Many scientific studies have been so embraced by the media, they’ve become facts we often regard with, “Well, duh.” Consider bilingualism: It’s the full-proof edge! Hire a Spanish-speaking nanny! Pop in Rosetta Stone and double your salary!
Despite it being an invaluable skill, it’d be wise to hold off on the “duh.” A new metastudy suggests that there’s a publication bias to what scientific journals choose to headline—ones that eventually make their way through the mainstream media and into the public’s bank of “common sense” facts. That’s because there’s more meat to a headline that claims there’s a link between two things (*blank* causes cancer, for example) than a study that finds the same research inconclusive or that denies the connection entirely.
One research team from Edinburgh University looked at 104 papers on bilingualism that were presented at academic conferences (typical venues for researchers to receive edits before attempting to get published in peer-reviewed journals). Despite there being an even split between research that either supported or questioned the advantages to bilingualism, only 36 percent of papers that challenged the popular notion got published, compared to 63 percent that supported it.
But publications are not the only ones to blame; another study looked at how often researchers reported their null results. One Stanford team analyzed projects run through the National Science Foundation’s Timeshare Experiments in the Social Sciences (TESS), which keeps records of all experiments it’s conducted. The team could then figure out what has yielded positive or negative results and if those findings have been published, written but never published, or never written at all. While they found that publication bias is, indeed, real, they found that researchers aren’t submitting their null results, either. Of the 47 negative outcomes in the TESS data, only 38 percent were even written. Of the 170 positive results, roughly 93 percent were reported.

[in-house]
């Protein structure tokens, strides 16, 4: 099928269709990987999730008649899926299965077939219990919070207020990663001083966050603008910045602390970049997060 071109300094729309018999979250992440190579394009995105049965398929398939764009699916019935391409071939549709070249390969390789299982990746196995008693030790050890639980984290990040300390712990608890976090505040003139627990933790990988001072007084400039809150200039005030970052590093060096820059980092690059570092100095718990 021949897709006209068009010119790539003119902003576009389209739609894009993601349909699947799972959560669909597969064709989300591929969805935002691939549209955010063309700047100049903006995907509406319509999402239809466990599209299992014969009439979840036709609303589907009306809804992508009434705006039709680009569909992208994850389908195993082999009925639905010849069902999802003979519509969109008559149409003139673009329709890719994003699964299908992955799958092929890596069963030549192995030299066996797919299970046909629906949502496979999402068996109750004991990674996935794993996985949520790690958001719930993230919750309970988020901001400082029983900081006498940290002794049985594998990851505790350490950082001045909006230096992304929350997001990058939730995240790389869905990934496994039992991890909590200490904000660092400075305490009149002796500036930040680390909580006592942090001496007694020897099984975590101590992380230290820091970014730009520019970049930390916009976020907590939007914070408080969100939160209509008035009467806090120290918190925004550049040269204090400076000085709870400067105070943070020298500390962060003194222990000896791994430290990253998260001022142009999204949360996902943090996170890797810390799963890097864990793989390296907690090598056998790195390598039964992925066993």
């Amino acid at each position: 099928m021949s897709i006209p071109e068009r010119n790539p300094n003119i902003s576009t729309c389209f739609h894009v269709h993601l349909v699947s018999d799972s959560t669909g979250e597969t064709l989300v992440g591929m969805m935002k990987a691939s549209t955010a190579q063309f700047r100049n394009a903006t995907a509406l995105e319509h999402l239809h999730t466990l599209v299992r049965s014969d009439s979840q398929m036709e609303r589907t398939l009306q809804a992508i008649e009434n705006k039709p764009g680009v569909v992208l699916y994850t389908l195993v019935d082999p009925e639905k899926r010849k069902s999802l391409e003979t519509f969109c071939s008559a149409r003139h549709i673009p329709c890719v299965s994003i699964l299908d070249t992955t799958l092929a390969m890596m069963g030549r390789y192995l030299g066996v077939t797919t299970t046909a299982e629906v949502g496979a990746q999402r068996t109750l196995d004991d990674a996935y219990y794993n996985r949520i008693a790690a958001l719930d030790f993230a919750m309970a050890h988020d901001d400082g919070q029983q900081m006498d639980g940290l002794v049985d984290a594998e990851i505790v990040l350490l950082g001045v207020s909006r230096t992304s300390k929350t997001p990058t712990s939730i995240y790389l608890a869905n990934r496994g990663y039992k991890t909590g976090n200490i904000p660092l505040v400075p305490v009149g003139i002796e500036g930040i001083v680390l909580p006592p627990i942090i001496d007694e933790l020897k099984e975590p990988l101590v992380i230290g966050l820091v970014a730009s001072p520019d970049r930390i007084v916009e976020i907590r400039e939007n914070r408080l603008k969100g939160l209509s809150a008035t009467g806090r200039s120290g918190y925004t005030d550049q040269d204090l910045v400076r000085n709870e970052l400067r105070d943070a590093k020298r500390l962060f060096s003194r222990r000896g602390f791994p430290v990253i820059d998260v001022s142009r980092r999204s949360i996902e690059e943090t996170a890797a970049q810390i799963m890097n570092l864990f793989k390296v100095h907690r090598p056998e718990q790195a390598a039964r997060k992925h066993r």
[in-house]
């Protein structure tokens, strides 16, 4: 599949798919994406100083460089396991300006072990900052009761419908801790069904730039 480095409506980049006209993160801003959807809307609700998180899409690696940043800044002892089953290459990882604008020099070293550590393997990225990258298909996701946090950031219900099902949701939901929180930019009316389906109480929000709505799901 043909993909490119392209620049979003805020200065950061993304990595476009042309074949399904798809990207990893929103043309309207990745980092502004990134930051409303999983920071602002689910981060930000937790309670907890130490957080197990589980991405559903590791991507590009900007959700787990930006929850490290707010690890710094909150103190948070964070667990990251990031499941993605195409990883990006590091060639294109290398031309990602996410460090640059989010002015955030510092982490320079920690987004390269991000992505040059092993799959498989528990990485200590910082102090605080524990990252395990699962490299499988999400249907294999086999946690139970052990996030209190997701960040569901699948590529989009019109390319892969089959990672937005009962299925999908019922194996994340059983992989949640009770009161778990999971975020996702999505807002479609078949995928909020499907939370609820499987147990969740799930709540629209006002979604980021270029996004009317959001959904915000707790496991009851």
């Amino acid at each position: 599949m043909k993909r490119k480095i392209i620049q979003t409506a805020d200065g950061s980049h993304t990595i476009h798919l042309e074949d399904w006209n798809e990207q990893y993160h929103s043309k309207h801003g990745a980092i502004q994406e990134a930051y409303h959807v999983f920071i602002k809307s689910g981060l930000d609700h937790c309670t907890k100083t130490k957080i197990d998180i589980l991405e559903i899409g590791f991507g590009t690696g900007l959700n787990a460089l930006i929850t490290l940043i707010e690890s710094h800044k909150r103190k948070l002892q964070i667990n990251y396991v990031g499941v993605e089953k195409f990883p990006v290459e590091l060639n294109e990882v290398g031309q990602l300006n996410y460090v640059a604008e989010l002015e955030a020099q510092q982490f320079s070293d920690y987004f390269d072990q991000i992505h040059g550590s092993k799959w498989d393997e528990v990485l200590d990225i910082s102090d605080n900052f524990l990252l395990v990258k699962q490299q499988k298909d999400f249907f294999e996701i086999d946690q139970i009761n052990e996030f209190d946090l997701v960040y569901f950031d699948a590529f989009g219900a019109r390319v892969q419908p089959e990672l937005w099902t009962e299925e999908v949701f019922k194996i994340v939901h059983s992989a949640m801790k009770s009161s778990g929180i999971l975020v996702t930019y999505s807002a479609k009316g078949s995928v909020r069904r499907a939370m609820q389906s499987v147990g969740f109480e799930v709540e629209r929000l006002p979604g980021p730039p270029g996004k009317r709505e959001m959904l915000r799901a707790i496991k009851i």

Neil Malhotra, co-author of a new study on publication bias and a professor at Stanford’s Graduate School of Business, said it’s important for researchers to at least write down their null results so that other scientists can be aware of them. But it’ll take institutional changes, he said, such as new journals dedicated to negative findings so scientists feel encouraged to report these results.
Although inconclusive studies lack drama, they provide science with context, Malhotra said. The Edinburgh research team summed it up in their press release: “All data, not just selected data that supports a particular theory, should be shared, and this is especially true when it comes to data regarding issues that have enormous societal relevance and implications, such as bilingualism.”
Image by Sebastian Wiertz, licensed under Creative Commons.